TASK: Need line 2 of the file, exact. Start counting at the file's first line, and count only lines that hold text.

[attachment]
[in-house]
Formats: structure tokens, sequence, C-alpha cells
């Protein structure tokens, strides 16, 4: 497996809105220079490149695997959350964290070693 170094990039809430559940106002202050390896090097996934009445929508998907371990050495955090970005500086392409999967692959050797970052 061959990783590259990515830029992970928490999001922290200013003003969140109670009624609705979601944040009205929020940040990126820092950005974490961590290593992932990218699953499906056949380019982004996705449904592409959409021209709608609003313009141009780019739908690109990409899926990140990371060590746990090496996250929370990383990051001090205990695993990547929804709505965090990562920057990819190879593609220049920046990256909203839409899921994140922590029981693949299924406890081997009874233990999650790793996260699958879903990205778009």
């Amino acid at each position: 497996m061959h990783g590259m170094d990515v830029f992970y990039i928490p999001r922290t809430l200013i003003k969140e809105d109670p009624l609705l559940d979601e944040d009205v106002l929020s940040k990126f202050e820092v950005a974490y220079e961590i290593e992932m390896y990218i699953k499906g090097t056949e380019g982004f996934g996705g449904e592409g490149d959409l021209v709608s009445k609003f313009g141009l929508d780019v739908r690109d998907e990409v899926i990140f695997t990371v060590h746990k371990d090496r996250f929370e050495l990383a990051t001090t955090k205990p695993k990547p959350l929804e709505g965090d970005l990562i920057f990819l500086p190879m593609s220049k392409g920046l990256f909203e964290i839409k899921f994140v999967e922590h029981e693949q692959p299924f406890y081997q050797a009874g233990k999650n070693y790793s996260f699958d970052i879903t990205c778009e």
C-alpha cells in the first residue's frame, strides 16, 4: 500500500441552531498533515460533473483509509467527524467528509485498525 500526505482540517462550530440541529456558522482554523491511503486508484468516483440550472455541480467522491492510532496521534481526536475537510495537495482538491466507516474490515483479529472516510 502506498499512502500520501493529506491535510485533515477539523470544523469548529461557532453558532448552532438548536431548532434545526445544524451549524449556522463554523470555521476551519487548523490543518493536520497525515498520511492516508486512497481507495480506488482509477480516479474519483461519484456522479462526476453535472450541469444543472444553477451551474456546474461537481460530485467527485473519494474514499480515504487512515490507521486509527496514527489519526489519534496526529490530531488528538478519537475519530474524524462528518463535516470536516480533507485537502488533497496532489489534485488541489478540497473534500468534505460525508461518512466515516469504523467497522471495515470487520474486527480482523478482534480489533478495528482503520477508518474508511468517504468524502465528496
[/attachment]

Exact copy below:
Formats: structure tokens, sequence, C-alpha cells